Hey everyone! It's been a while since I've done a movie post and so today I thought I'd continue the series combining a few months of movie releases together. I'm going to pick out a few movies that I watched in the months of June and July. I'll be giving you a short synopsis and review on each as well as a star rating. Don't worry, there's no spoilers here!

Wonder Woman

The first female directed superhero movie and the first female-lead superhero movie, Wonder Woman broke boundaries simply in its very existence. Set in the time of World War 1, this film acts as an origin story following Princess Diana of the hidden Amazonian island, Themyscira. We see her development on the island all the way into adulthood as she lives in peace and solitude with her sisters. This peace is interrupted however when an American pilot crashes and washes up on the islands shores. A fight ensues and this eventually leads Diana to discover her true destiny as she travels with the pilot to help fight and end the war. 

I loved this film for many reasons. Firstly, it was so refreshing to see a female lead - and more so than this a female lead that at no point needed to be overshadowed by a stronger or more powerful male counterpart. This film had equal parts humour and drama and made for a really gripping and entertaining narrative. Gal Gadot really impressed me in this role and I found her character to be endearing and her performance to be very heartfelt and authentic. There's an overlaying message to this film with is clear throughout and a strong moral grounding within that aims to make us think stop and think as an audience. 

This is such a great addition to the superhero movie genre and a really great one for DC in particular. For me, it really deserves the success it has garnered and I hope to see more female leads in this genre in the future.


The Mummy

A big fan of the original franchise, I was a little dubious about the need for a reboot to this series. Though upon hearing the want for a "Dark Universe" containing an abundance of well known characters and monsters, it did make a little more sense to me - although how exactly this universe is going to really come together well is still a little uncertain for me.

The Mummy follows soldier of fortune Nick Morton (Tom Cruise) who journeys to ancient burial sites and ruins in order to seek timeless and valuable artifices to sell. Whilst under attack, he accidentally unearths the highly protected burial site of ancient Egyptian princess Ahmanet and unknowingly sets her free causing a rampage of terror and destruction in the process.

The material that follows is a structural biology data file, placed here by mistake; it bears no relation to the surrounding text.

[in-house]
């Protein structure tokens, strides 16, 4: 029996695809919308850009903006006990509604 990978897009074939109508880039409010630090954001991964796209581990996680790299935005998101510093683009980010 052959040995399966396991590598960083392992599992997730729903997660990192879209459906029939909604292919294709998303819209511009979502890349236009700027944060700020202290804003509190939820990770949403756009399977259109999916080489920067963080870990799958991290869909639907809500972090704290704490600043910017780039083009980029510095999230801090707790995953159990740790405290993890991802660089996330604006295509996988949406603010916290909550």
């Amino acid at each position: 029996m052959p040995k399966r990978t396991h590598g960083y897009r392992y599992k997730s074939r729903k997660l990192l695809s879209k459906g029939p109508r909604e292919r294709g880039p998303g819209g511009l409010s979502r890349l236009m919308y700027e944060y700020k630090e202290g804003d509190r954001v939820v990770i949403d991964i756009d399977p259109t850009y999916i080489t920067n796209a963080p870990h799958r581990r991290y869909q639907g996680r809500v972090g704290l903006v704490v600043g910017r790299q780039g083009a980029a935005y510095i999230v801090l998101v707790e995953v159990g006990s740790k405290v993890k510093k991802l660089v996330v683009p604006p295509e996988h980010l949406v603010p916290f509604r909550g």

Whilst there's elements of humour and some really great visuals in this movie, it didn't really do it for me. There was something really charming about the very first Mummy movie and I don't think this reboot really captured that at all. I also feel the plot line and development was a little messy and frankly hard to follow at times. I feel that in the need to establish the idea of a "Dark Universe" and more stories to come, it sort of lost it's path in its current narrative and went off onto too many tangents that just didn't work together for me as a viewer. I was hoping for an adventure film with equal parts horror to thrill and scare, but it instead felt more like an origin story belonging to the superhero genre.


Christopher Nolan's Dunkirk tells the story of the 1940 Dunkirk evacuation in which naval troops - including civilian owned vessels, were slowly but surely evacuated from the beach in which they were trapped as Germany continued it's advancement into France. 

Whilst a movie that tells us of the true events of a significant point in our history, Dunkirk also has underlying messages within it too - as is so often prevalent in the movies that Nolan works on. For me, I see not only the clear stories of bravery, patriotism and the horrors of war, but also the simpler story of a group of young boys trying to get home. 

I loved this movie and found it gripping throughout. It was haunting and unnerving in places despite a fairly minimal use of dialogue throughout. The musical score is really what was put in its place and it was composed beautifully working in perfect union with the visuals to create a powerful impact. So worth a watch and definitely up there for one of my favourite films of the year.

Spiderman Homecoming:

This movie skips the well known and pretty overdone origin stories we are all used to by now with superhero movies and instead explores Spiderman as the young and naive high school kid that he actually is. After his experience with The Avengers in the latest movie in that franchise, Peter (Tom Holland) is attempting to get back to the normalities of his life before he met them. Peter however dreams of more than just being a friendly neighbourhood Spiderman and he is soon tested to his limits when he uncovers the workings of an evil arms dealer known as Vulture.

This movie was funny, witty and entertaining and I find Holland to be a really charming and believable Spiderman. Hollands fellow cast members break the mould that we are used to seeing in a high school environment - they are very much counter stereotypes and this makes their smaller roles actually quite memorable and a refreshing addition. I like that this movie is self contained and skipped the origin story - it's sometimes an overused and confusing element to the superhero genre and I'm glad to see that this movie didn't focus on that as much. I think we're finally onto something with this third reboot that will hopefully be the start of a successful franchise.

So, those are my June and July movie review picks! What were the standout movies for you in those months and what do you think of the ones I reviewed?

Levinia, xo

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